In 1812, Long Island Sound, one of the nation’s most historic estuaries, was a crossroads of trade and agriculture. Seeds from around the globe were brought to its shores and ships brought goods produced in the region out to the world. The area was, and continues to be, renowned for the abundance of goods it produces. From its many farms and wineries to its thriving seafood industry, Long Island Sound has become synonymous with the production of fresh, tasty food and drink. But what has been the human impact on the region in the past 200 years? This program will explore the relationship between Long Island Sound and the people that inhabit it, specifically focusing on how the fishing and agricultural industries have transformed the environment. We will explore how the area has changed since the War of 1812, and learn what new and exciting things are taking place to protect Long Island Sound while still producing amazing, regional food and drink.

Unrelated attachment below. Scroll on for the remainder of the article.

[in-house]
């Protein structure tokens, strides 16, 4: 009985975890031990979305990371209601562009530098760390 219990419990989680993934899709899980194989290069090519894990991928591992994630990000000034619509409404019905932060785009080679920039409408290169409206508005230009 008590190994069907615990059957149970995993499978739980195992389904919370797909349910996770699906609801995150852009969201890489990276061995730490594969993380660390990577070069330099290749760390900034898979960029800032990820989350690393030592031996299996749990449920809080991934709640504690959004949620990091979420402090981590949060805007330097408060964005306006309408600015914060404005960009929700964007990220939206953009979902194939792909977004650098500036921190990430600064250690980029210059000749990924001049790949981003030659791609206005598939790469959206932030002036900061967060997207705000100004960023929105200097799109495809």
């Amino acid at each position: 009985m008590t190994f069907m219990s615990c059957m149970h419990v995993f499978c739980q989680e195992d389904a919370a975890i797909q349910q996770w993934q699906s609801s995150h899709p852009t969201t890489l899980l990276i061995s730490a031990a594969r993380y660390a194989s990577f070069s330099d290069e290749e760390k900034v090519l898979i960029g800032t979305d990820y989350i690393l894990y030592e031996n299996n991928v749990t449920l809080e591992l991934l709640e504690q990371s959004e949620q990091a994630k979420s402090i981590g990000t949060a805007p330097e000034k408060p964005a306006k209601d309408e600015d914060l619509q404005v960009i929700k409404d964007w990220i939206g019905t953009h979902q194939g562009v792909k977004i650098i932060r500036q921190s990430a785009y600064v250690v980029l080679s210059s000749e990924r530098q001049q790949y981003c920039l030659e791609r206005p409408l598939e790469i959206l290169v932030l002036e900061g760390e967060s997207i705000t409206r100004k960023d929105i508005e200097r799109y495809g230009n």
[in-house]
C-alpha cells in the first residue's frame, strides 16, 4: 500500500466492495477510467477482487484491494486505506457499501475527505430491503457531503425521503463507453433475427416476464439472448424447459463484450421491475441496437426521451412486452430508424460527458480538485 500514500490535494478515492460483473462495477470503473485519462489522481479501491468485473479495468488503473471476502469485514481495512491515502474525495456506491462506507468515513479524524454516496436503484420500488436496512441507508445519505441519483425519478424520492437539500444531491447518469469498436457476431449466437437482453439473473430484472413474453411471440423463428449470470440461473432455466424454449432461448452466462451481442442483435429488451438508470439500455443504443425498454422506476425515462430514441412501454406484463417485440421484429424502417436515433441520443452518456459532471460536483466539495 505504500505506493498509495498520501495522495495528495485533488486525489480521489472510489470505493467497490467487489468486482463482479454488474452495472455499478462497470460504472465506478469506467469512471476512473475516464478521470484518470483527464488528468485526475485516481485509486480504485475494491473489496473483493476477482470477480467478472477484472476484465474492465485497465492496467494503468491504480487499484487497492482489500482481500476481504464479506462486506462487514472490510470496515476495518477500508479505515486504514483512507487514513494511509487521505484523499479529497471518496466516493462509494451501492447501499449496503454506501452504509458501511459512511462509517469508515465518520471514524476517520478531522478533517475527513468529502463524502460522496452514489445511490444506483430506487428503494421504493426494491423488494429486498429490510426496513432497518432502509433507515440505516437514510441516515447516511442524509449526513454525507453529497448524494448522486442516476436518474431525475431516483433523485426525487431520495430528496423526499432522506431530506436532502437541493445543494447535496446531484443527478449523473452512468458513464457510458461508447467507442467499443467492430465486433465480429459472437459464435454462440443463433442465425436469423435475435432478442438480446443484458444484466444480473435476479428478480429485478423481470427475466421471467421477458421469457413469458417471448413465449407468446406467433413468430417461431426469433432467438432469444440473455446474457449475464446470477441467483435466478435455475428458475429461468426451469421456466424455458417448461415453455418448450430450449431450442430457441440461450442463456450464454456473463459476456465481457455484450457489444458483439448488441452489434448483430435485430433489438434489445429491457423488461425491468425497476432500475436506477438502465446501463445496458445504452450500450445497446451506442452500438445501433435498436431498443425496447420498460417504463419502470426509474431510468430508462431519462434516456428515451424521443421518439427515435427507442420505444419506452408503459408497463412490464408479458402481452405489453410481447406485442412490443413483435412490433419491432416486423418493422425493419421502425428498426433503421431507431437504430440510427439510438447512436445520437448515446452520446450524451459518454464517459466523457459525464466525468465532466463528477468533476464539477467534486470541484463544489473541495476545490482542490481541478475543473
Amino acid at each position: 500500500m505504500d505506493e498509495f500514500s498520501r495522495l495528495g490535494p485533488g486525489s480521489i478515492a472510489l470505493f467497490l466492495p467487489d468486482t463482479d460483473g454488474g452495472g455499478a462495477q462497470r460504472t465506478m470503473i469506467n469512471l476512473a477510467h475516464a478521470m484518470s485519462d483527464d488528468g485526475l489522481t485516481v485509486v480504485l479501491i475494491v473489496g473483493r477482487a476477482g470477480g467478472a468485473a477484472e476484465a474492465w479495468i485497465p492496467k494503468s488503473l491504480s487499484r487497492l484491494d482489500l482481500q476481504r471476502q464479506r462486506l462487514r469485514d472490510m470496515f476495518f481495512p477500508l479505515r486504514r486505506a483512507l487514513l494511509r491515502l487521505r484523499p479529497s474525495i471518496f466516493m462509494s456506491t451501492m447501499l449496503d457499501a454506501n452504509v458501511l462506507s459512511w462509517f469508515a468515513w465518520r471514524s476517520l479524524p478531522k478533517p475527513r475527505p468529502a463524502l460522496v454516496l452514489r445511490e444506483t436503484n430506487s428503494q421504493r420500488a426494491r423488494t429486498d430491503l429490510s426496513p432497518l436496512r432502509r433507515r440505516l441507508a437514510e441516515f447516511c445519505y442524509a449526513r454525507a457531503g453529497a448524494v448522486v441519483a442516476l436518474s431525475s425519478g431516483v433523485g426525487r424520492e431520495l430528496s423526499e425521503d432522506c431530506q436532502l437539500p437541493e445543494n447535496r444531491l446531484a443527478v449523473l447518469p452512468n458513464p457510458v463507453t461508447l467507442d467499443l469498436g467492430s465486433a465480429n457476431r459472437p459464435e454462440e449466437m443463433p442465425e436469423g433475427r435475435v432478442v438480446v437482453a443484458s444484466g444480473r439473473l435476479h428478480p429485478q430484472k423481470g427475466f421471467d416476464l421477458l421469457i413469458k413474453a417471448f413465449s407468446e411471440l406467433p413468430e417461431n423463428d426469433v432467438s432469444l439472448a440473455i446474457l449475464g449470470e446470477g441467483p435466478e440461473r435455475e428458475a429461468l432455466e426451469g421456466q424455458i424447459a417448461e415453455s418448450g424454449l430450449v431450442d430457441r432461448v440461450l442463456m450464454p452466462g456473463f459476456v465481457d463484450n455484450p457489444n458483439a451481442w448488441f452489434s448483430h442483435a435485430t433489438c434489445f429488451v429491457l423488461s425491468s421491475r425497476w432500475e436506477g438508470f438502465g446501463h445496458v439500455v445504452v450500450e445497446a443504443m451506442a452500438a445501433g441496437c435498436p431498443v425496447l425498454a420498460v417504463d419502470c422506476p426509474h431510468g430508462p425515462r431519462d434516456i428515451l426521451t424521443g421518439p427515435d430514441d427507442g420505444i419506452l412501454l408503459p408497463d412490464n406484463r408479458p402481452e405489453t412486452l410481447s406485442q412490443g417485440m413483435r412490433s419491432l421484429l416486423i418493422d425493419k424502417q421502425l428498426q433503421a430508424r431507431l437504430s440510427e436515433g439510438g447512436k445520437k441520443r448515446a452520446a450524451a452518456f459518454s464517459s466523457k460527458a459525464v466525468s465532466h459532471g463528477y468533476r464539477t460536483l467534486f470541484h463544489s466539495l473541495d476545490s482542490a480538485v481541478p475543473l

Panelists: Cindy Lobel, Professor of History at Lehman College and author of Urban Appetites: Food and Culture in Nineteenth-Century New York; Stephanie Villani, co-owner of Blue Moon Fish, and Diana Whitsit of Terry Farms.
National Museum of American History, September 4, 2014
Existential fishmongering in Brooklyn, circa 2000